In the hands of an auteur like Kubrick though, this very basic set up is just an excuse for this uber-talented director to let rip with some of the finest camera work and cinematography of his career, and with the one location to bleed for all its worth, Kubrick works wonders, helped endlessly by a heavy-weight performance by Nicholson, who’s gradual descent into madness then finally uncontrollable rage, is totally convincing and turns what could have already been an eye-catching, effective ghost-story into something truly special. A generous nod must also go to Shelley Duvall & Danny Lloyd who add so much power to the scenes they are in, and Duvall especially should be celebrated as one of the forgotten scream-queens of the genre. As a child actor too, Danny Lloyd is very impressive, eerie and heart-breakingly believable throughout, almost stealing the film from his adult co-stars at times.
You may also be pleased to hear (unless your a die hard gore hound) that this is one of those fright-flicks that doesn’t have to rely on big-budget make-up effects to jolt your spine, as its the atmosphere, the direction, the music and especially the performances that set this in a class of its own. Probably the finest horror movie ever made.
The DVD housed in the newly released Stanley Kubrick box set (which is also available separately) is a 2 disk special edition with a beautifully crisp picture presented in 1.78:1 anamorphic wide screen. The sound has been re-mastered in 5.1 Dolby Digital and is very effective, especially during the chaotic orchestral moments when the horror is cranked to the max. Extras-wise this film is given the treatment it deserves, with 1 feature-length documentary by Vivian Kubrick showing the master at work and some brilliant on-set footage, and we also get 3 further featurettes that pick this film apart until only the carcass is left for us to chew on. Add to this a very informative commentary for the movie itself by steady-cam inventor Garrett Brown as well as Historian John Baxter, and this makes for a stellar package.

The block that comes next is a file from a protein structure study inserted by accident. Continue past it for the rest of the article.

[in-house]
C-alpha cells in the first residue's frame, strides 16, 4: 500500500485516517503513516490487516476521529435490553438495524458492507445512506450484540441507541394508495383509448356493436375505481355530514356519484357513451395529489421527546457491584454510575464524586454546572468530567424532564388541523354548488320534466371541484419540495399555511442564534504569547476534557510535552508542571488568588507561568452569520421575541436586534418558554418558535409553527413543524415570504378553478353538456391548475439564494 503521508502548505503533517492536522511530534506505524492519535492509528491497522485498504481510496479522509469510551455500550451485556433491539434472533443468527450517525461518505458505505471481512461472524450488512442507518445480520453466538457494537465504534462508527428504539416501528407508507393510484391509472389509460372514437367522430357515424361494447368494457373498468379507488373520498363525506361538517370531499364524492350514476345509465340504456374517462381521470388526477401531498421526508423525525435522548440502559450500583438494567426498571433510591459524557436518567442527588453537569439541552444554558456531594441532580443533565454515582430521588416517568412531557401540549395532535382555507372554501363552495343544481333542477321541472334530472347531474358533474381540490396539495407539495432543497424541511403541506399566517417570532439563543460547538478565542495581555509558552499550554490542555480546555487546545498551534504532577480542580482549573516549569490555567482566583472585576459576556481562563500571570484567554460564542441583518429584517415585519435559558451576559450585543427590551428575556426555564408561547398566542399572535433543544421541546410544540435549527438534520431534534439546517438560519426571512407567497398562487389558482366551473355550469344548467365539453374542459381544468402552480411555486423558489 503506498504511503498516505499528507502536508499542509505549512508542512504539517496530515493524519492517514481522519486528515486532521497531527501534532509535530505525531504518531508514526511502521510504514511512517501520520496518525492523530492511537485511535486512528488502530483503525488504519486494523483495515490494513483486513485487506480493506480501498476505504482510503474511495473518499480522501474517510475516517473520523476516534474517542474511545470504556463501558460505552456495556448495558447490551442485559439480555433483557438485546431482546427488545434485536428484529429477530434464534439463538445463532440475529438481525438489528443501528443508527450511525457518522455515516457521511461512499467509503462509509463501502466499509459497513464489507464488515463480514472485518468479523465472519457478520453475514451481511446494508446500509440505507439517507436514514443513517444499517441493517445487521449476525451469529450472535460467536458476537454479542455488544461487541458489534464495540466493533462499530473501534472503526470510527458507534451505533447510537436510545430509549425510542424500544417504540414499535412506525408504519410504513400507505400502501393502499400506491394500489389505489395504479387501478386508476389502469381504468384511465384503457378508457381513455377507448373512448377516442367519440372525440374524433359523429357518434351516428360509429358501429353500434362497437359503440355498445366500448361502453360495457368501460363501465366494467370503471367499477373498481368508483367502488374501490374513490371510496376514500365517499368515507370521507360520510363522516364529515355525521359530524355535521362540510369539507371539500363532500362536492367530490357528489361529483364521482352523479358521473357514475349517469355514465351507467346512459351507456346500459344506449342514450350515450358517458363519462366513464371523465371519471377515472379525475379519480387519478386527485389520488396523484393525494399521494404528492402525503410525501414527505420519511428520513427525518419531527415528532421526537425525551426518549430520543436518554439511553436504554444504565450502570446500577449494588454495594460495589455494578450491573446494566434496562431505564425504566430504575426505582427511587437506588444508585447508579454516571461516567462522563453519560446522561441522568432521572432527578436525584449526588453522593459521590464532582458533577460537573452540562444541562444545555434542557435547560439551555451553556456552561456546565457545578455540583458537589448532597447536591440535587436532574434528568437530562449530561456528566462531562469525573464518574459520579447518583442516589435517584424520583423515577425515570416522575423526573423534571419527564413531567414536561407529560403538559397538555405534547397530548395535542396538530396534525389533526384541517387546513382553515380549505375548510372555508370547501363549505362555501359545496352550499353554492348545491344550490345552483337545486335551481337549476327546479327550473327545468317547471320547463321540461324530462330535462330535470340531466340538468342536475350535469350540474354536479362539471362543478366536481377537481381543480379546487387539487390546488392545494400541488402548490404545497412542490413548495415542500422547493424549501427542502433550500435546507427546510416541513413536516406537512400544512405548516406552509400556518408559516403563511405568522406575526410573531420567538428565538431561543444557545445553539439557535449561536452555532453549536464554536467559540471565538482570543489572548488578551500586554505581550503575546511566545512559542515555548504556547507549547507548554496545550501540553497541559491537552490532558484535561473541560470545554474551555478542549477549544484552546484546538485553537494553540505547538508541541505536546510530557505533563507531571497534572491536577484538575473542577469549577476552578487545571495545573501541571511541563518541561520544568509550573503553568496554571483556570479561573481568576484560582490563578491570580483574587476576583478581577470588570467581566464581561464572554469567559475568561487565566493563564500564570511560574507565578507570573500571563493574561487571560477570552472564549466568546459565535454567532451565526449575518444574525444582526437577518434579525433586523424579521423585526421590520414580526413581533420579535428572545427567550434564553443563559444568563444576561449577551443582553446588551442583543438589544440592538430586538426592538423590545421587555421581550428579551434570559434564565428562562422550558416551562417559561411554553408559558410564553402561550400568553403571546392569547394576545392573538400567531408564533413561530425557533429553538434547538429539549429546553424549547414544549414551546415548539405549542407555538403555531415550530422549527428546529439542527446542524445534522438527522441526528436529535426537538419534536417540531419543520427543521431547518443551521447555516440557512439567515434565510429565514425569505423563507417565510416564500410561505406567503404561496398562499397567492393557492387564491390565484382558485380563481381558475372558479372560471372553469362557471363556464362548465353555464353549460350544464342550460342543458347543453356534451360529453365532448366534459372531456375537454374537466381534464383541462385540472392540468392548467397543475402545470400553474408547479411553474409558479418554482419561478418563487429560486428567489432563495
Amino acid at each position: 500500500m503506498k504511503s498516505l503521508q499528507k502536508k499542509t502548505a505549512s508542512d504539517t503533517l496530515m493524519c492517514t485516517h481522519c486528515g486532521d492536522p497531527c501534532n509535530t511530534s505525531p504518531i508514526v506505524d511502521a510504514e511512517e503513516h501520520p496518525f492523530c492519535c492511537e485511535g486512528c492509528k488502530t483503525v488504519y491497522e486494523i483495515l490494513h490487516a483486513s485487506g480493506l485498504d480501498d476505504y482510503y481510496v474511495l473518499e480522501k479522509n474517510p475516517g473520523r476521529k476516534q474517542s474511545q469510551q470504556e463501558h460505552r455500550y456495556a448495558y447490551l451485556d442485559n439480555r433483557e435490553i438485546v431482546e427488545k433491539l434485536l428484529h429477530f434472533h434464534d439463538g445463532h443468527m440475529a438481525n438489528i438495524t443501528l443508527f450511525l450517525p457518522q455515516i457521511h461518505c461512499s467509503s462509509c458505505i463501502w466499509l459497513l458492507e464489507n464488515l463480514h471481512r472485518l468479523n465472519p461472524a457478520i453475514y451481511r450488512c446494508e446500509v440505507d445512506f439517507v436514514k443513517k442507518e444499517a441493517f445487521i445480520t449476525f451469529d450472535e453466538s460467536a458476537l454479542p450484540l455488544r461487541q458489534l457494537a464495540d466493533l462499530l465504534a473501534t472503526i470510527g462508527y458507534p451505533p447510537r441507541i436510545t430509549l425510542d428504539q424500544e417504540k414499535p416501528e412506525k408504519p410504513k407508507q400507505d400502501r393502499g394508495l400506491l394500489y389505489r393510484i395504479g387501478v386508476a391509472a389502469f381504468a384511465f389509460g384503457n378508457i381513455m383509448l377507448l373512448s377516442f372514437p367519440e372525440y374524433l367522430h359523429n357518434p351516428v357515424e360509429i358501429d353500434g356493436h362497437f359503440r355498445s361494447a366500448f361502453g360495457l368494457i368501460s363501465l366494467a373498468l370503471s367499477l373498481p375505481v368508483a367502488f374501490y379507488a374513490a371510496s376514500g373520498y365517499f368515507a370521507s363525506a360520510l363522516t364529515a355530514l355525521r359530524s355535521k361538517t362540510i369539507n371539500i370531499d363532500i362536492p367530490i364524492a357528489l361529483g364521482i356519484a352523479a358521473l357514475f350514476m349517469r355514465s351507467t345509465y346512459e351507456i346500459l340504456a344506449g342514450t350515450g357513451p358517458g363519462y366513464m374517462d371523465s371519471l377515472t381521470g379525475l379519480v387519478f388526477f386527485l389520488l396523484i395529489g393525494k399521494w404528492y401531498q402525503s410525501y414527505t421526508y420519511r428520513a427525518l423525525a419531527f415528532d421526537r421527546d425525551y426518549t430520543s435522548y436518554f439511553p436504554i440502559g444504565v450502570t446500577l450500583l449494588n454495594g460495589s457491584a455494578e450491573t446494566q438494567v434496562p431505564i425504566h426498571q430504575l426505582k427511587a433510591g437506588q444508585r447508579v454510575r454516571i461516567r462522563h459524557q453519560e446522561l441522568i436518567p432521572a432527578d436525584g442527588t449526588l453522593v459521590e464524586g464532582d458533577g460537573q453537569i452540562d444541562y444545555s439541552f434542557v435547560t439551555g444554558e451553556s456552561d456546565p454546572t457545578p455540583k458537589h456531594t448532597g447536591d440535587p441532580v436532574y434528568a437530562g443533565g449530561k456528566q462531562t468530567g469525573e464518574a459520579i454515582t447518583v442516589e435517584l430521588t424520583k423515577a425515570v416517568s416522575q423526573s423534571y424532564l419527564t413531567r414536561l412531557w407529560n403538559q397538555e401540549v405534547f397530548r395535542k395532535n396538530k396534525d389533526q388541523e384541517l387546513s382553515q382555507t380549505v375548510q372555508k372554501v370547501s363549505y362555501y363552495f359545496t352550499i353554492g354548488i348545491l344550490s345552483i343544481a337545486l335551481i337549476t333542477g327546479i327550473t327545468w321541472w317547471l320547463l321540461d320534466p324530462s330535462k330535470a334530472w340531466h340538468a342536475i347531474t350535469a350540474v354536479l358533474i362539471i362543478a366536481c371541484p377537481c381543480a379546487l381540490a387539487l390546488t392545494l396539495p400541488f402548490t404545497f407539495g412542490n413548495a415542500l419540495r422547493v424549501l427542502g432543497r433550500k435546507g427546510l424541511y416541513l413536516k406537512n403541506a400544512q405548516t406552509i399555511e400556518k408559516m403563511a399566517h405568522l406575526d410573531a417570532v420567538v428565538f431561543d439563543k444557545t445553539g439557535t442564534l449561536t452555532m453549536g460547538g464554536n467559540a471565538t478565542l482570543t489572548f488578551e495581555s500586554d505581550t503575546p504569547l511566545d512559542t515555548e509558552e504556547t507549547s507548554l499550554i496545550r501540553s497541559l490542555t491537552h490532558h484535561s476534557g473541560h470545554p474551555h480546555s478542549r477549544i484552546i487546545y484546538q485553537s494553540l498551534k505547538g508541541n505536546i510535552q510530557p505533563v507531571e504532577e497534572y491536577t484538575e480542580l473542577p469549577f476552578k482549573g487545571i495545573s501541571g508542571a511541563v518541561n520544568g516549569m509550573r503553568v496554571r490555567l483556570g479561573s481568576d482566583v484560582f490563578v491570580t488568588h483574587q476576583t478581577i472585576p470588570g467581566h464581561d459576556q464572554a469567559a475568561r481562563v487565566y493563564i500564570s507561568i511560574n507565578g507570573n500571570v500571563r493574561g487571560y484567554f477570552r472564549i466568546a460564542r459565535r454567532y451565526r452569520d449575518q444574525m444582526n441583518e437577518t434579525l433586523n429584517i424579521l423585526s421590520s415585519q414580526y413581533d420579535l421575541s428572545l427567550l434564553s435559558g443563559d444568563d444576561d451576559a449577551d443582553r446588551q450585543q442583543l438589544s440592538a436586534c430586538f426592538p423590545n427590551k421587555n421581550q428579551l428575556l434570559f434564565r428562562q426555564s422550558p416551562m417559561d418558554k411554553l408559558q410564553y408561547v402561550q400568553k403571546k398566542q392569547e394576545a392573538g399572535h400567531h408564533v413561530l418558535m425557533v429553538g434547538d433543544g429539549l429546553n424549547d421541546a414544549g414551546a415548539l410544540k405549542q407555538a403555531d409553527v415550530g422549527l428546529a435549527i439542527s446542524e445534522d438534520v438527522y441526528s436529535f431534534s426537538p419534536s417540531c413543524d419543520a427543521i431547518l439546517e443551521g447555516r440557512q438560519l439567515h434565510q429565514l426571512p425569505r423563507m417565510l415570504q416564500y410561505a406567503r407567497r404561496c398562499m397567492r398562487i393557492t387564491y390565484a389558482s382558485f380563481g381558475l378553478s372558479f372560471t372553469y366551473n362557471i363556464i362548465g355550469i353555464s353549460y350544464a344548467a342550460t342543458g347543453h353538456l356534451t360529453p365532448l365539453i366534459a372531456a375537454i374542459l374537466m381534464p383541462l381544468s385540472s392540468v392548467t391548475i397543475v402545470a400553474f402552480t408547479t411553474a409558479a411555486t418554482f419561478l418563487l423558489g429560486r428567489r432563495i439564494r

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So now we come to what is probably the director’s most misunderstood work…
Eyes Wide Shut (1999)
As a swan song for an acclaimed director, especially one of such grandeur as Kubrick, his final film was always going to be a bitter pill to swallow. His final film? Stanley Kubrick is dead? This can’t be! So Eyes Wide Shut in my opinion became a victim of its own hype as much as its legacy to the great director’s body of work.
Pairing (at the time) heavy weight real-life husband and wife Nicole Kidman & Tom Cruise as a high society couple on the brink of collapse, where Kidman’s bitter and unhappy stay-at-home wife spills out all her past longing and regrets during one drug-influenced argument, forces respected doctor Cruise to attempt to find himself in that same feeling of desire and temptation like his wife had confessed, therefore getting psychological revenge without actually being unfaithful.
This complex exploration of relationships, the values of marriage, monogamy and desire was wrongly hyped as some sort of dirty movie during its publicity, with a focus on the glossy Hollywood couple shedding all their inhibitions and going native for their adoring fans. Of course as this is a Kubrick film, that is only a tiny part of the story, and really the nudity, eroticism and sexually-charged atmosphere are played down, with more of a focus on jealousy, mysterious secret societies (the hierogamy / Freemason inspired mansion orgy), and the dangers of straying from the path.
Stylistically and in the choice of music, this still feels very much like a Stanley Kubrick film, despite the 12 year gap between this and Full Metal Jacket. I find it fascinating, dream-like and a bit surreal (some of the quieter moments feel like a David Lynch movie), and throughout its beautiful to look at with some of Kubrick’s best cinematography stealing the show. I also understand why its come in for the amount of negativity that it has – it was marketed all wrong, its not really a film that falls into any particular genre – its not sexy, or thrilling, but more thought provoking and gently eerie – and really apart from Kidman’s cruel vocal confession, the acting is subdued and nobody really comes away particularly impressive – but then again, this was more about the mood and the look and the things we don’t see – the mystery of it all, and in that respect it triumphs. Give it a chance and it’s intricacies will be revealed.
The special edition houses a for the first time ever fully anamorphic, wide screen and digitally remastered version of the film (completely uncensored here in the UK) in 1.78:1 ratio. The picture seems a bit soft and lacking in detail, but the grand cinematography still impresses.
We also get a second disk with several exhaustive documentaries not just on the movie (which sadly is only briefly explored) but also on the life and work of the director himself, with interviews from fellow directors as well as Cruise, Kidman and Sydney Pollock. Overall a good package.